I recently contributed a quip to my social media channels I hoped might mature into an aphorism or meme: wherever dogma barks, we have a very hard time hearing one another.
Whatever this puppy matures into, it represents my conviction on the matter.
Noisy dogma obviating hearing reminds me of another quip, this one from my childhood, and generally directed at me by an adult (more often than not, my beleaguered mother) through gritted teeth: you are so noisy, I can’t hear myself think!
I was a clever kid, or perhaps more accurately, a wiseass- so I had a rebuttal to this one: that’s because thinking doesn’t make any noise. I had one for my messy room, too: who am I to wrestle with entropy? Yes, I know- you are very glad you aren’t my parent. Moving on.
I contend that in the domain of nutrition, dogma is barking nearly all the time- and it exacts both the toll I claim, and my mother’s as well. We have a very hard time hearing one another and allowing for separate sides of a common reason; and we may even be drowning out our own thinking into the bargain.
The deafening suppression of thought in nutrition is often expressed in the guise of patronizing tyranny, claims of the only way things must be. Three such proclamations reign supreme.
The first is that the only way to know anything is from randomized controlled trials. This has invited and abetted some very serious mischief that has threatened progress pertaining to diet for the health of people and planet alike. The contention, however, is patent nonsense. Anyone who has ever looked both ways before crossing a busy street, used an oven mitt to handle a hot pot, relied on water to douse a campfire, or admonished a child against running with scissors- or pick any of infinite alternative examples- appreciates how much we humans “know” with nary a RCT or meta-analysis to cite.
The second- and the signature misstep of the PURE investigators- is that a larger sample is always the best route to truth.
Personally, I am a fan of large samples. In general, the larger and more diverse a population studied, the more information it provides about conditions in the real world, rather than the contrived context of some carefully curated study cohort. Other things being equal, large samples tend to be better than small for getting at the truth.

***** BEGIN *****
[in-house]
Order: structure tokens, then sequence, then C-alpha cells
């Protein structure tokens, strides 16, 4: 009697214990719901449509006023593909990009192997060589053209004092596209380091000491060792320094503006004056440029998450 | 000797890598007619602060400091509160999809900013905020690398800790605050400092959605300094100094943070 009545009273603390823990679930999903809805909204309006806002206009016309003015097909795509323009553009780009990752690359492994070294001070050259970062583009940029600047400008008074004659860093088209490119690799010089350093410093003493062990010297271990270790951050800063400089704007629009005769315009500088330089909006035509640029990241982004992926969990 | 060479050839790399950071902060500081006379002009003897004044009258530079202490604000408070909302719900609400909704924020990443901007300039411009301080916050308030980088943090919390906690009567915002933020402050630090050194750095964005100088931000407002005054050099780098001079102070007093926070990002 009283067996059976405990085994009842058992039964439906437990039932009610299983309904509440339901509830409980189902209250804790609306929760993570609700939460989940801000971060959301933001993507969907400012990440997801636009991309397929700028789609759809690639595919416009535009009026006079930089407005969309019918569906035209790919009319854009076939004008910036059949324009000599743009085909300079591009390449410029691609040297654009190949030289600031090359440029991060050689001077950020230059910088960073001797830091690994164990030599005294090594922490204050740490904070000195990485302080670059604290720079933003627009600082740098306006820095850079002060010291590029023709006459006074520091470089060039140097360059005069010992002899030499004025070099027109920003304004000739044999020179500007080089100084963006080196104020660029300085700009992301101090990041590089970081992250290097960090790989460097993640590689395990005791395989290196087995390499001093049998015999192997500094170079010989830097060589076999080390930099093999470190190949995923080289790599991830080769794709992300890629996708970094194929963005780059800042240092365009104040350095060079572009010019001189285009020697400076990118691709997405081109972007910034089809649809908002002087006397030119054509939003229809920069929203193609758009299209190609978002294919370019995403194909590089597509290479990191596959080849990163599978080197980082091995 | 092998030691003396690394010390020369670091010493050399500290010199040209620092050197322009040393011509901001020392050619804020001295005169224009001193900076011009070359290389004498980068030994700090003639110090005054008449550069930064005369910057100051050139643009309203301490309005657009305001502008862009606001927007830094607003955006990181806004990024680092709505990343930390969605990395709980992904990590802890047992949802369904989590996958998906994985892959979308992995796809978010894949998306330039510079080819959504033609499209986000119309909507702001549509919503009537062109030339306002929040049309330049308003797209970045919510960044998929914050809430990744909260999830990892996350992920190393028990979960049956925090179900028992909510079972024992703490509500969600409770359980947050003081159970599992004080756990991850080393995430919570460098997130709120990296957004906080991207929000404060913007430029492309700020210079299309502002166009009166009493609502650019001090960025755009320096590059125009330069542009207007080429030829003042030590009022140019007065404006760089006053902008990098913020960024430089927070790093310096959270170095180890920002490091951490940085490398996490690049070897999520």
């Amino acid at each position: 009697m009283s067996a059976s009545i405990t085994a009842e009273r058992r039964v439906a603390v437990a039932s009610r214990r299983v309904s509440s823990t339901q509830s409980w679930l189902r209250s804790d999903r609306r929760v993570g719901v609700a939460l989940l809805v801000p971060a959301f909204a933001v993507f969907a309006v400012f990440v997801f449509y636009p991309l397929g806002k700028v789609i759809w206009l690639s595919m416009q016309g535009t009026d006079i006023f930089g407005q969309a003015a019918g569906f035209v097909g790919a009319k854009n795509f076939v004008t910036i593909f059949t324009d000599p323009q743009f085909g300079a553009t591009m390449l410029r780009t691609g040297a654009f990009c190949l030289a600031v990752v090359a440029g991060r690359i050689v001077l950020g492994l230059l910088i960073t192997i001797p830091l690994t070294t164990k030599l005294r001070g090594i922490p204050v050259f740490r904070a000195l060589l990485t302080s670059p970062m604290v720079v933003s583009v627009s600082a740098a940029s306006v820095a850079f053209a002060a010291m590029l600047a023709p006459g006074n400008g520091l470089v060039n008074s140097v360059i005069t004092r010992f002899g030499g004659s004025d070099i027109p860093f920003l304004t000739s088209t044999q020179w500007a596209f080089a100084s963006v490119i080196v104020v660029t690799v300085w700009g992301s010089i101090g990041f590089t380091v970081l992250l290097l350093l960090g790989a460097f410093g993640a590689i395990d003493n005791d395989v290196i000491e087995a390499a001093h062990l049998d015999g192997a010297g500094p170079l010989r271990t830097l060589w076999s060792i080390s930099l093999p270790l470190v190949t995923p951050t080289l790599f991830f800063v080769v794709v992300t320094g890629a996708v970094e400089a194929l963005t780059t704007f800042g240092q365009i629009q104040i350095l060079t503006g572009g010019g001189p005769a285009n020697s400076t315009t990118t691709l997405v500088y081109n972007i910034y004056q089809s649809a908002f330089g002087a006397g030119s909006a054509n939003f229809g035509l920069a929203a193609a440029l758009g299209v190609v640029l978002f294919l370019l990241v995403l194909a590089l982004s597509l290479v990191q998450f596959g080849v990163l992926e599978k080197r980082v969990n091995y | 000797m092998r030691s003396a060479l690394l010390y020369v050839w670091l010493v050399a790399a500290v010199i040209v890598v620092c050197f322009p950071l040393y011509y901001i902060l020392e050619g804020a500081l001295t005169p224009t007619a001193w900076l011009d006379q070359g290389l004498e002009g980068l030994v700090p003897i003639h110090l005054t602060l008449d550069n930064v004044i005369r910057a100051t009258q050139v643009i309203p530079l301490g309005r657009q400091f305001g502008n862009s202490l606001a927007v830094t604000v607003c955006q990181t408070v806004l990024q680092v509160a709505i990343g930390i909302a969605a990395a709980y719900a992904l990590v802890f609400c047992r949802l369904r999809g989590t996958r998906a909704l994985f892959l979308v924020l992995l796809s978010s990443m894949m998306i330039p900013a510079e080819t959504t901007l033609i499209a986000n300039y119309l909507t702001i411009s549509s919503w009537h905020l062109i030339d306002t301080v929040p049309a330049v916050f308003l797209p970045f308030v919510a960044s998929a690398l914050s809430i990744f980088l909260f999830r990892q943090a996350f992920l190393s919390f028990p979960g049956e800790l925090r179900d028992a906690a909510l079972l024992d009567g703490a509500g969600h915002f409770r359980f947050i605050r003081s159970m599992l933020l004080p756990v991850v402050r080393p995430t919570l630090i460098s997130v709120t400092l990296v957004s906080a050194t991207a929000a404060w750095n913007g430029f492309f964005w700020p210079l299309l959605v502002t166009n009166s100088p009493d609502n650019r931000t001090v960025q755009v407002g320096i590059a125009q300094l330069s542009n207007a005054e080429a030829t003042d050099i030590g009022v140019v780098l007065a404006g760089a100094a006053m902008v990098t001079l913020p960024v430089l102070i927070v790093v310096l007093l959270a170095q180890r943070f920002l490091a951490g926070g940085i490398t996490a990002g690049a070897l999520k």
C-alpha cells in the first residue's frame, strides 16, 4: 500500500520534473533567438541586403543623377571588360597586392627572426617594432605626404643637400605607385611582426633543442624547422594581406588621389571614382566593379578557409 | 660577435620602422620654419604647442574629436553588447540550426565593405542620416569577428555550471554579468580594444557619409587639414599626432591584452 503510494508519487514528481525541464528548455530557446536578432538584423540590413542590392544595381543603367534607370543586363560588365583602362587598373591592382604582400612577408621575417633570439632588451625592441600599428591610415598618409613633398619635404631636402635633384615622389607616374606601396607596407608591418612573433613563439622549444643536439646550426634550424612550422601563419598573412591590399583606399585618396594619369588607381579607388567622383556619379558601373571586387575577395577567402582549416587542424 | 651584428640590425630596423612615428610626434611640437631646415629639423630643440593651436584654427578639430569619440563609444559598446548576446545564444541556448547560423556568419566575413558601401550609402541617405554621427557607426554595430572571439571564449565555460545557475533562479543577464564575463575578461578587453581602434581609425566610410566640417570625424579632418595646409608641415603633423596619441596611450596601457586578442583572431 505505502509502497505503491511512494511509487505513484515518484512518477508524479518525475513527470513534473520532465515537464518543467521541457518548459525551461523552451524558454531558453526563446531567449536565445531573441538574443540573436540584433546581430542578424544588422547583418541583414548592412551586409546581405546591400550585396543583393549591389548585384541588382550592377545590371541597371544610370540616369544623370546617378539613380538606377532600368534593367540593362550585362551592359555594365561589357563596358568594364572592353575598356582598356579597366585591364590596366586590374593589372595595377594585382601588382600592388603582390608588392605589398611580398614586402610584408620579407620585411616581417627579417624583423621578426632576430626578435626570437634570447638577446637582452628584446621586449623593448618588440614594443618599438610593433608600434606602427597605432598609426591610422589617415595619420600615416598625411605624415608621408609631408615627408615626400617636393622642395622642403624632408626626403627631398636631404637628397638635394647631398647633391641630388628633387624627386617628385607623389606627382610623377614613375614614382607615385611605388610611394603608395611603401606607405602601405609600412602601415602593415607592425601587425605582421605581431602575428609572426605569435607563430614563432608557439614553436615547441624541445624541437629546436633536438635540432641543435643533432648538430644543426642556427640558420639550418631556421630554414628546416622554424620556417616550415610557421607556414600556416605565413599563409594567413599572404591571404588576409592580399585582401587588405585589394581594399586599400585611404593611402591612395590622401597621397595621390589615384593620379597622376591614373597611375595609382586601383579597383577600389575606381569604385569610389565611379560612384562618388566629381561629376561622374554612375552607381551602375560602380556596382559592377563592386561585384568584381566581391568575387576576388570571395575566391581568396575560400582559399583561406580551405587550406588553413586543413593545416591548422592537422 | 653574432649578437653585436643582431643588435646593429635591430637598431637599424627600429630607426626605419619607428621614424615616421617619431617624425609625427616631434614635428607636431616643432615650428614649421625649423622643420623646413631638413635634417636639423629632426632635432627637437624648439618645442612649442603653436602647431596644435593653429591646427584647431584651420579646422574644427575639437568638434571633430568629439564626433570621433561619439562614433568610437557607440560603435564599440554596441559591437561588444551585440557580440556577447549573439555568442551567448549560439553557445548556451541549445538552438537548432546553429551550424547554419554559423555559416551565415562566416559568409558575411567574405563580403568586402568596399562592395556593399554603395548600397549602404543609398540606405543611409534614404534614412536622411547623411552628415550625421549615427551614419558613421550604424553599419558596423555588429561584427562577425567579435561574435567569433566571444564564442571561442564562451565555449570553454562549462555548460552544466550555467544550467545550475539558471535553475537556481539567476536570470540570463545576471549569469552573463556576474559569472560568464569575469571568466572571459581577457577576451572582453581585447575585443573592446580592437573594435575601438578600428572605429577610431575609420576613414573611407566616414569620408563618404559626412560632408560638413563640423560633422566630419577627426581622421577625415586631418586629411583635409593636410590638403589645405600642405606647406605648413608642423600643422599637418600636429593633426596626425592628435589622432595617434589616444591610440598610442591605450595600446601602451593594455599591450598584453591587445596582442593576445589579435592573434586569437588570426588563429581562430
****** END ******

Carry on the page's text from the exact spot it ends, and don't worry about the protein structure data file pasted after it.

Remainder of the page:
But note that prerequisite: other things being equal. This critical element derives from Epidemiology 101. With all due respect to what I presume is a well-intentioned group behind the PURE studies, they seem to have missed this course.
Their latest paper in the BMJ tells us that “The Prospective Urban Rural Epidemiology (PURE) study has the distinct advantage of examining diets from diverse populations in low, middle, and high income countries in multiple regions across the world.” The article in question reports specifically on associations between grain intake- refined, and whole grains- and cardiovascular outcomes in nearly 150,000 adults from 21 countries. Giving credit where it’s due, the research team certainly crunched their numbers for all they were worth, preforming an array of sophisticated, multivariable analyses, including meta-analysis by region.
The principal finding was that higher intake of refined grains was associated with higher rates of cardiovascular disease and mortality. In general, I am tempted to wonder if there is anyone living under a rock large enough to consider it “news” that refined grains are not very good for us? But looking past that, it might still be newsworthy to find that refined grains exert comparable, ill effects on populations as diverse as that of PURE. But that’s not what these authors found. Rather, in their own words: “When we did a meta-analysis of the PURE data by regions, the association of refined grains with clinical outcomes was apparent in China but not in other regions.”
Translating that statement from research-speak into the vernacular, it basically means that while the study included 21 countries, the association between higher intake of refined grain and adverse health effects was actually found in just one, China, where it isn’t really news. China has long been undergoing an unfortunate “nutrition transition,” adopting the dubious dietary practices of the West. These include more meat, more sugar, more refined grains- and decreased intake of both whole grains and legumes. Of note, while the BMJ paper noted participants from 21 countries, nearly one third of the total cohort was contributed by just China.
Why didn’t these researchers find the same association between refined grain intake and adverse outcomes in the other 20 countries? And why didn’t they find the strong, protective effect of whole grains reported in many prior studies?
The simplest and most probable explanation is: countervailing influences varying by population. If, for example, whole grain intake is highest where poverty is most prevalent, then rates of cardiovascular disease and mortality might be high where whole grain intake is also high, but not because whole grain intake is high. Whole grain intake might, in fact, be quite protective- but not protective enough to compensate for subsistence, poor diet quality, or the duress of indigence. Such critically important “co-variables” come in two basic varieties, confounders and effect modifiers, and both can completely subvert the implied merit and apparent meaning of an observed association.
Stating it bluntly, and again with all respect due to the effort and intention of the researchers involved, the homogenization of diverse populations to evince one-size-fits-all answers in the PURE study is a fatal flaw. An analogy may best demonstrate this.
Imagine a study to examine the health effects of swimming. Imagine further an effort to capture not just the general effect of swimming, but the one, true, “pure” effect of swimming. To that end, a population is recruited to be as large and diverse as possible.
Now, some such diversity might be entirely appropriate. Do the purported health benefits of swimming pertain, for instance, to both males and females? To younger people and older? But there is a point at which excess diversity sounds the death knell of sense, along with science. In the case of our swimming study, that point is crossed on the way to the water, and swimming lessons.